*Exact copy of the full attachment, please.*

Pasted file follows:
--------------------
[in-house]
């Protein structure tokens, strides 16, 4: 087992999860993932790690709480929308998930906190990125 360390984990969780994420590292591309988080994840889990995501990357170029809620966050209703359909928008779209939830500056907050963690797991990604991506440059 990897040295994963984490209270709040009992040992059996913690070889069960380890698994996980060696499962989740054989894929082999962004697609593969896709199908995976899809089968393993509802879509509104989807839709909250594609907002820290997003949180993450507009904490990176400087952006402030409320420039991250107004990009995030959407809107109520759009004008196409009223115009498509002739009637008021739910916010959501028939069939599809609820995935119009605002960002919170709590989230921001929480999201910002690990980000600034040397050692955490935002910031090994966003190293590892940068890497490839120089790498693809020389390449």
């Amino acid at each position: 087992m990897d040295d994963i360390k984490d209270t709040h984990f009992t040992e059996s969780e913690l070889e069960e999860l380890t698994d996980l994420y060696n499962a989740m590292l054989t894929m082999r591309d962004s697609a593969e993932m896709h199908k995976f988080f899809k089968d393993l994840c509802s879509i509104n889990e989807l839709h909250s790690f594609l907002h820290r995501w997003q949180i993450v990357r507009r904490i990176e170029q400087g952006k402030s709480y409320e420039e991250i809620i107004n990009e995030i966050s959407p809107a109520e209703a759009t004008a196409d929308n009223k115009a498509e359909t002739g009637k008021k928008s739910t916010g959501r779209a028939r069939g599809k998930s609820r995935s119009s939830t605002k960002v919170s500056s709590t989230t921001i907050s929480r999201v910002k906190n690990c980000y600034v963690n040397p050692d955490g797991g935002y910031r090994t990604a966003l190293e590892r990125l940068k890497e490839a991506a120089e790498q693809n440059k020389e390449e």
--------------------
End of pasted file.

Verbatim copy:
[in-house]
């Protein structure tokens, strides 16, 4: 087992999860993932790690709480929308998930906190990125 360390984990969780994420590292591309988080994840889990995501990357170029809620966050209703359909928008779209939830500056907050963690797991990604991506440059 990897040295994963984490209270709040009992040992059996913690070889069960380890698994996980060696499962989740054989894929082999962004697609593969896709199908995976899809089968393993509802879509509104989807839709909250594609907002820290997003949180993450507009904490990176400087952006402030409320420039991250107004990009995030959407809107109520759009004008196409009223115009498509002739009637008021739910916010959501028939069939599809609820995935119009605002960002919170709590989230921001929480999201910002690990980000600034040397050692955490935002910031090994966003190293590892940068890497490839120089790498693809020389390449």
């Amino acid at each position: 087992m990897d040295d994963i360390k984490d209270t709040h984990f009992t040992e059996s969780e913690l070889e069960e999860l380890t698994d996980l994420y060696n499962a989740m590292l054989t894929m082999r591309d962004s697609a593969e993932m896709h199908k995976f988080f899809k089968d393993l994840c509802s879509i509104n889990e989807l839709h909250s790690f594609l907002h820290r995501w997003q949180i993450v990357r507009r904490i990176e170029q400087g952006k402030s709480y409320e420039e991250i809620i107004n990009e995030i966050s959407p809107a109520e209703a759009t004008a196409d929308n009223k115009a498509e359909t002739g009637k008021k928008s739910t916010g959501r779209a028939r069939g599809k998930s609820r995935s119009s939830t605002k960002v919170s500056s709590t989230t921001i907050s929480r999201v910002k906190n690990c980000y600034v963690n040397p050692d955490g797991g935002y910031r090994t990604a966003l190293e590892r990125l940068k890497e490839a991506a120089e790498q693809n440059k020389e390449e």